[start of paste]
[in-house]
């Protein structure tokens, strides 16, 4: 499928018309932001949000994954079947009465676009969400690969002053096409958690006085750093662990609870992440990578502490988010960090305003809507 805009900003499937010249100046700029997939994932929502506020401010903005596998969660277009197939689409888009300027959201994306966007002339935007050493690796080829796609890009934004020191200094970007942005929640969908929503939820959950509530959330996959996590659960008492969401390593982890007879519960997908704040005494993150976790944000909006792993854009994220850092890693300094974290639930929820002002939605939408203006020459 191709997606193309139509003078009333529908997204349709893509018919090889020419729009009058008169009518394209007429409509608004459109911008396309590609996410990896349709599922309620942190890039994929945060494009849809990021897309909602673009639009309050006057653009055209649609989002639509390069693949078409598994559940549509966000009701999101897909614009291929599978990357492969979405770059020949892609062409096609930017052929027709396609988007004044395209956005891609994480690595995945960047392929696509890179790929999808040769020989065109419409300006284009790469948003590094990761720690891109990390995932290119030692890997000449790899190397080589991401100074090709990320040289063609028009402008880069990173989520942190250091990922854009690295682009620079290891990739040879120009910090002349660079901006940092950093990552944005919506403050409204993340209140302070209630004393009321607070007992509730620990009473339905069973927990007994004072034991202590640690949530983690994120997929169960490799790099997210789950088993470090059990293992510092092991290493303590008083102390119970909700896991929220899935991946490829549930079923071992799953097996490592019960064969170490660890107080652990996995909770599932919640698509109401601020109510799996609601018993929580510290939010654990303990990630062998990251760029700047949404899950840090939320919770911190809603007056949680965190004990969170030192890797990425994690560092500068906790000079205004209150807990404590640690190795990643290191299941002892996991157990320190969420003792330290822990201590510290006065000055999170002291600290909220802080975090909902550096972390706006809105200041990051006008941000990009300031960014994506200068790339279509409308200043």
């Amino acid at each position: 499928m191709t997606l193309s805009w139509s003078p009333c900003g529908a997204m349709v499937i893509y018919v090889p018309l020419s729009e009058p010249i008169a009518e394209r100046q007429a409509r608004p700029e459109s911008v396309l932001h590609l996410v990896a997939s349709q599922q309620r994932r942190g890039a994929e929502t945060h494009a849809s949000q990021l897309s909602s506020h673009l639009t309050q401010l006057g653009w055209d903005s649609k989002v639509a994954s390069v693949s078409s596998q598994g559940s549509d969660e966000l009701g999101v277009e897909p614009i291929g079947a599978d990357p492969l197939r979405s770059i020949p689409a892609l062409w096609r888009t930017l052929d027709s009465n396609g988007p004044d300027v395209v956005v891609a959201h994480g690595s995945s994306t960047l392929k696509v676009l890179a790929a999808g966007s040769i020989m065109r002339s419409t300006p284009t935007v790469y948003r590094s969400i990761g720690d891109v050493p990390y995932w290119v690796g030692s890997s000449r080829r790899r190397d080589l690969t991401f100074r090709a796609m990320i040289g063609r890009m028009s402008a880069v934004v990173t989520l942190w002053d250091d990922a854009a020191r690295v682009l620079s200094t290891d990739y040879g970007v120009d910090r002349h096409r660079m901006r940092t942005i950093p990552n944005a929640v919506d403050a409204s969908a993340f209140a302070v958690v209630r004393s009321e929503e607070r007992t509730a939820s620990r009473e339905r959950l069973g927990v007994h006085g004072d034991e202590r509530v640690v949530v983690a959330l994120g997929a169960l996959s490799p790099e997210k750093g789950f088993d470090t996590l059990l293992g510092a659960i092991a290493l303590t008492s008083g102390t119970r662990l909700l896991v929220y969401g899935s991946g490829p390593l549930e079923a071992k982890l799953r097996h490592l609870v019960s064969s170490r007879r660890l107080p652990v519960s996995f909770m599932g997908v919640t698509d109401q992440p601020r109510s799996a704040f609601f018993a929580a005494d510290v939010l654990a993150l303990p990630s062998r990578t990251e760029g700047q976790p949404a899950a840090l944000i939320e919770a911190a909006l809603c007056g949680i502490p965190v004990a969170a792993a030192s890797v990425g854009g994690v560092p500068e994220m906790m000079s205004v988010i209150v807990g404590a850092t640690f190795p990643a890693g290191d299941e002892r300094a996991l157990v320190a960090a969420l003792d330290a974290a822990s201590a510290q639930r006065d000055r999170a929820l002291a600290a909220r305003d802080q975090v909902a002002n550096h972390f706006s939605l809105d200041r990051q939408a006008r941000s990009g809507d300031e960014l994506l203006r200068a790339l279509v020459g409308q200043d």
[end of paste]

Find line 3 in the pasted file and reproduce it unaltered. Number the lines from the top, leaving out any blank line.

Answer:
């Amino acid at each position: 499928m191709t997606l193309s805009w139509s003078p009333c900003g529908a997204m349709v499937i893509y018919v090889p018309l020419s729009e009058p010249i008169a009518e394209r100046q007429a409509r608004p700029e459109s911008v396309l932001h590609l996410v990896a997939s349709q599922q309620r994932r942190g890039a994929e929502t945060h494009a849809s949000q990021l897309s909602s506020h673009l639009t309050q401010l006057g653009w055209d903005s649609k989002v639509a994954s390069v693949s078409s596998q598994g559940s549509d969660e966000l009701g999101v277009e897909p614009i291929g079947a599978d990357p492969l197939r979405s770059i020949p689409a892609l062409w096609r888009t930017l052929d027709s009465n396609g988007p004044d300027v395209v956005v891609a959201h994480g690595s995945s994306t960047l392929k696509v676009l890179a790929a999808g966007s040769i020989m065109r002339s419409t300006p284009t935007v790469y948003r590094s969400i990761g720690d891109v050493p990390y995932w290119v690796g030692s890997s000449r080829r790899r190397d080589l690969t991401f100074r090709a796609m990320i040289g063609r890009m028009s402008a880069v934004v990173t989520l942190w002053d250091d990922a854009a020191r690295v682009l620079s200094t290891d990739y040879g970007v120009d910090r002349h096409r660079m901006r940092t942005i950093p990552n944005a929640v919506d403050a409204s969908a993340f209140a302070v958690v209630r004393s009321e929503e607070r007992t509730a939820s620990r009473e339905r959950l069973g927990v007994h006085g004072d034991e202590r509530v640690v949530v983690a959330l994120g997929a169960l996959s490799p790099e997210k750093g789950f088993d470090t996590l059990l293992g510092a659960i092991a290493l303590t008492s008083g102390t119970r662990l909700l896991v929220y969401g899935s991946g490829p390593l549930e079923a071992k982890l799953r097996h490592l609870v019960s064969s170490r007879r660890l107080p652990v519960s996995f909770m599932g997908v919640t698509d109401q992440p601020r109510s799996a704040f609601f018993a929580a005494d510290v939010l654990a993150l303990p990630s062998r990578t990251e760029g700047q976790p949404a899950a840090l944000i939320e919770a911190a909006l809603c007056g949680i502490p965190v004990a969170a792993a030192s890797v990425g854009g994690v560092p500068e994220m906790m000079s205004v988010i209150v807990g404590a850092t640690f190795p990643a890693g290191d299941e002892r300094a996991l157990v320190a960090a969420l003792d330290a974290a822990s201590a510290q639930r006065d000055r999170a929820l002291a600290a909220r305003d802080q975090v909902a002002n550096h972390f706006s939605l809105d200041r990051q939408a006008r941000s990009g809507d300031e960014l994506l203006r200068a790339l279509v020459g409308q200043d």